We finally made it to Wichita and stopped at Air Capital RV park .  Once again 50 amp came at a premium as these sites were $60 (minus $5.90 for Good Sam discount) for a pull through.  Despite the prices and utilitarian nature of the park it was almost full, so we were glad we got a spot.  Once again Lee went inside to pay and although there was a sign on door stating masks were mandatory, none of the employees were wearing one.  At least Lee didn’t get a lecture this time, but once again he got out of the small office as quickly as possible.

These sites were incredibly hot and temperatures in the rig were 95 degrees.  Despite the 50 amp it took hours to cool down and the poor puppy was cooped up because it was too hot to walk him for long.  They did have a nice long pet area along a fence, but shade was minimal and the heat was extreme.  The best part was a KFC was within walking distance, so once the sun was partially down I walked up and got myself some chicken.  That was excellent!

We went to bed pretty early trying to get an early start, but around 4am the dog started barking.  This is incredibly rare and we woke up a little disoriented with the dog barking and the rig shaking. My mind registered it was Kansas and the possibility of tornadoes, but I was so tired I just went back to sleep.  Lee got up with Jack and he went outside to put down the stabilizer jacks and because the temperature had dropped around 30° he decided to take Jack for a walk and they had an awesome time running around outside with huge wind gusts and cooler temperatures.  Jack is a great traveler but he wasn’t getting his usual exercise so that was really great.

When I got up it was raining and there was some lightning but no more heavy winds.  We left and were both really grateful for the cooler temps.  That gave us more options which was a good thing, because our next stop was a truck stop on the turnpike in Emporia Kansas.  Despite the sign  stating everyone had to wear masks per the governor, 50% of the patrons didn’t have them and many of the employees were missing them or had them pulled down.  The rig was cooler though so we could use our own bathroom and eat leftover chicken in the RV at lunchtime.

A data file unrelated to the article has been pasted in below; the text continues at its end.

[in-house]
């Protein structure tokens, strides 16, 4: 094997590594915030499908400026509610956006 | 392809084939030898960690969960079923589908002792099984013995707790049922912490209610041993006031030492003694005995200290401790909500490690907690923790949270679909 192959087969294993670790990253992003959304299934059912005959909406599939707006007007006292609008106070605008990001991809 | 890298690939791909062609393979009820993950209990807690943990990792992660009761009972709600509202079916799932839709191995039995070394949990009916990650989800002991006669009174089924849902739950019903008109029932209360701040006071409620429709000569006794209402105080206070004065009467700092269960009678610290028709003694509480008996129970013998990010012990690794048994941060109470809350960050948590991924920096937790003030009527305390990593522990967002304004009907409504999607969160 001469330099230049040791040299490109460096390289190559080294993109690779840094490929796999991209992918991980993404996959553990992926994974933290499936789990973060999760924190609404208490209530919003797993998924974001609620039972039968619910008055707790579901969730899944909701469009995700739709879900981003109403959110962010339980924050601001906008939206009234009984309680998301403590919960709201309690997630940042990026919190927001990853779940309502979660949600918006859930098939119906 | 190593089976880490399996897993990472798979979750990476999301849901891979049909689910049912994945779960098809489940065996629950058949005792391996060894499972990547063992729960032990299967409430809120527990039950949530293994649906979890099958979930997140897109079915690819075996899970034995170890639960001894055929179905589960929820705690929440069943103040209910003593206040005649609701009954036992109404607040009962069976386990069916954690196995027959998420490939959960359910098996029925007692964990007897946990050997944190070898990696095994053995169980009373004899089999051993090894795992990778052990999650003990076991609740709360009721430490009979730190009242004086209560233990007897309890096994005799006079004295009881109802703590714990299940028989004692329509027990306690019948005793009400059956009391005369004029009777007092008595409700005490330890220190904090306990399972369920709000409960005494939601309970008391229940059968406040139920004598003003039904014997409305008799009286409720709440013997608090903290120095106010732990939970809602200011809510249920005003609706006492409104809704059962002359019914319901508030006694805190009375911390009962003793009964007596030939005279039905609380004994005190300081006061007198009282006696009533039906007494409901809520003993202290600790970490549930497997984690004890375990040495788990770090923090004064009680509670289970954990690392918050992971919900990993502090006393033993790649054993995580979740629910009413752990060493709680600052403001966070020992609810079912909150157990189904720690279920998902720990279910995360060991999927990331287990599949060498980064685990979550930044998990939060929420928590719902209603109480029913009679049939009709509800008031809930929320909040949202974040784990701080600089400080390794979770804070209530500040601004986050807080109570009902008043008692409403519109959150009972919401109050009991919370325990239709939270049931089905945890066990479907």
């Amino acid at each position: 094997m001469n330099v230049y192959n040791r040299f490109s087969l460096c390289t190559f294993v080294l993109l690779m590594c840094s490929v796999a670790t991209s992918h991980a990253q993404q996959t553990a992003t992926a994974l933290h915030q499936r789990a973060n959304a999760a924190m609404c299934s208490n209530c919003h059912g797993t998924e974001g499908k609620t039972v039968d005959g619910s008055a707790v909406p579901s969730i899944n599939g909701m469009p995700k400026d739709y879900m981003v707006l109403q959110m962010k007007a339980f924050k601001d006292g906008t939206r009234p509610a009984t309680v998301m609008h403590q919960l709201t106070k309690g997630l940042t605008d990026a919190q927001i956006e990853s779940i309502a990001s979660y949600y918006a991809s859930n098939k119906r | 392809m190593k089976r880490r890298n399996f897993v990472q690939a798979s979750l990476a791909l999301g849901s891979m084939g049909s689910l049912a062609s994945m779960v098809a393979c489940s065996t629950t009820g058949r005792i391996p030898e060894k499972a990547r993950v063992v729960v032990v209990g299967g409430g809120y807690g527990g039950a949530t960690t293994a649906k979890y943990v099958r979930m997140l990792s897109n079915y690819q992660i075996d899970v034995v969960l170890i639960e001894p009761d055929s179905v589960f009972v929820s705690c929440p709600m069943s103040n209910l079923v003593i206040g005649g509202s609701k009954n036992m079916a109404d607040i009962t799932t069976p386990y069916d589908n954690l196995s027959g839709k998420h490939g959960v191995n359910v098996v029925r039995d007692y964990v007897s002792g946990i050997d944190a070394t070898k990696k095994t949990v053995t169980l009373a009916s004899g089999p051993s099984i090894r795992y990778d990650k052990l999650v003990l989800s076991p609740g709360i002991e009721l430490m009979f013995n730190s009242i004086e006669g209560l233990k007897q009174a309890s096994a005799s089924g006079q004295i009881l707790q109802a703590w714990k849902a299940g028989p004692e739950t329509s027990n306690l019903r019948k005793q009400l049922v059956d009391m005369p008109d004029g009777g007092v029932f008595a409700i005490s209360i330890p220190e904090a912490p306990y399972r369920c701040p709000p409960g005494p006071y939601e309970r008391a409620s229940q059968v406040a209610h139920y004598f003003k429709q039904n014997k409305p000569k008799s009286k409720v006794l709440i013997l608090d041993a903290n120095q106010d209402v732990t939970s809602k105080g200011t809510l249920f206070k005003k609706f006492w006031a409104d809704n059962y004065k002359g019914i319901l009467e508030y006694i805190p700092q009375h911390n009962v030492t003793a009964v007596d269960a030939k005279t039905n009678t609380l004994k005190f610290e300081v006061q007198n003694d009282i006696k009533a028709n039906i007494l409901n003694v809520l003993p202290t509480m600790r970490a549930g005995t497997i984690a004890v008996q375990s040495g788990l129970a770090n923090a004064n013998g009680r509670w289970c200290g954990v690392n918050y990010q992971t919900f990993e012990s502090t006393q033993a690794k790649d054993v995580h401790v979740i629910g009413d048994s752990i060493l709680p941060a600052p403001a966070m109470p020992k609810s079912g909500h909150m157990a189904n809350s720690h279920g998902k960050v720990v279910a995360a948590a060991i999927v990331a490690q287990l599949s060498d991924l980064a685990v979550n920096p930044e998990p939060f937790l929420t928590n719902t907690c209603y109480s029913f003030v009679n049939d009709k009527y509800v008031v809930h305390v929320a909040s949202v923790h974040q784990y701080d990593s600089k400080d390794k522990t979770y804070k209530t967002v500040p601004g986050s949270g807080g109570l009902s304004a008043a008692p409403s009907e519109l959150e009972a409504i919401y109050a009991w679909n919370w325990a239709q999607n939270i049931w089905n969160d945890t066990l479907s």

Finally we made it to Omaha and since we were staying two days we decided to try a county park.  They had 50 sites for $16 each with first come first serve spots.  Since it was relatively early in the day we thought we might get lucky.  Unfortunately, they only had two openings and two people were already in line so I called the KOA.  It was $62 a night but more importantly they only had one night open.  We could drive to other first come first serve county parks, or try the walk-ins at the Eugene T. Mahoney State Park.  They were booked for reservations but had lots of walk ins so we decided to give that a try.  It was getting later which was pretty stressful but thankfully they had lots of openings.  Plus every single person was properly masked in the office and the 50 amp electric sites were only $30 per night.  We did have to pay an additional $8 per day out of state visitor fee but $38 was a bargain at that point.